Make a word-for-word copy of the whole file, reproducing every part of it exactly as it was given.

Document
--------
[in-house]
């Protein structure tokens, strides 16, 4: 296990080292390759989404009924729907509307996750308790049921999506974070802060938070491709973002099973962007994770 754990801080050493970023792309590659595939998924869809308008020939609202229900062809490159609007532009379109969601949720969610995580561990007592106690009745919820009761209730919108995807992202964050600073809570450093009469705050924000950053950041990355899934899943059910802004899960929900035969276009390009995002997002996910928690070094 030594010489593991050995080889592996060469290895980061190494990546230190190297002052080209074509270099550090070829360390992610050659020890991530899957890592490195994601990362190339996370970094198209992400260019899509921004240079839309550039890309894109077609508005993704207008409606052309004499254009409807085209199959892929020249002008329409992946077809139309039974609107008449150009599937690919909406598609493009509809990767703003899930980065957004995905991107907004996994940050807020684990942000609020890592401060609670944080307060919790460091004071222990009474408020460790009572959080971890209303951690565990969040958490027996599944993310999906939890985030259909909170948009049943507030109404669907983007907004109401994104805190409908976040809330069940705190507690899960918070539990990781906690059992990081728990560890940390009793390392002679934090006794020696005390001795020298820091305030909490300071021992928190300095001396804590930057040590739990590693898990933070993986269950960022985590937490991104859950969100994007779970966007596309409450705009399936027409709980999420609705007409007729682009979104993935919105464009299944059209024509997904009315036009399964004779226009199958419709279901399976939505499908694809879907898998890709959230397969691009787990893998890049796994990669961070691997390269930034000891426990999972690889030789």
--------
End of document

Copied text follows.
[in-house]
């Protein structure tokens, strides 16, 4: 296990080292390759989404009924729907509307996750308790049921999506974070802060938070491709973002099973962007994770 754990801080050493970023792309590659595939998924869809308008020939609202229900062809490159609007532009379109969601949720969610995580561990007592106690009745919820009761209730919108995807992202964050600073809570450093009469705050924000950053950041990355899934899943059910802004899960929900035969276009390009995002997002996910928690070094 030594010489593991050995080889592996060469290895980061190494990546230190190297002052080209074509270099550090070829360390992610050659020890991530899957890592490195994601990362190339996370970094198209992400260019899509921004240079839309550039890309894109077609508005993704207008409606052309004499254009409807085209199959892929020249002008329409992946077809139309039974609107008449150009599937690919909406598609493009509809990767703003899930980065957004995905991107907004996994940050807020684990942000609020890592401060609670944080307060919790460091004071222990009474408020460790009572959080971890209303951690565990969040958490027996599944993310999906939890985030259909909170948009049943507030109404669907983007907004109401994104805190409908976040809330069940705190507690899960918070539990990781906690059992990081728990560890940390009793390392002679934090006794020696005390001795020298820091305030909490300071021992928190300095001396804590930057040590739990590693898990933070993986269950960022985590937490991104859950969100994007779970966007596309409450705009399936027409709980999420609705007409007729682009979104993935919105464009299944059209024509997904009315036009399964004779226009199958419709279901399976939505499908694809879907898998890709959230397969691009787990893998890049796994990669961070691997390269930034000891426990999972690889030789």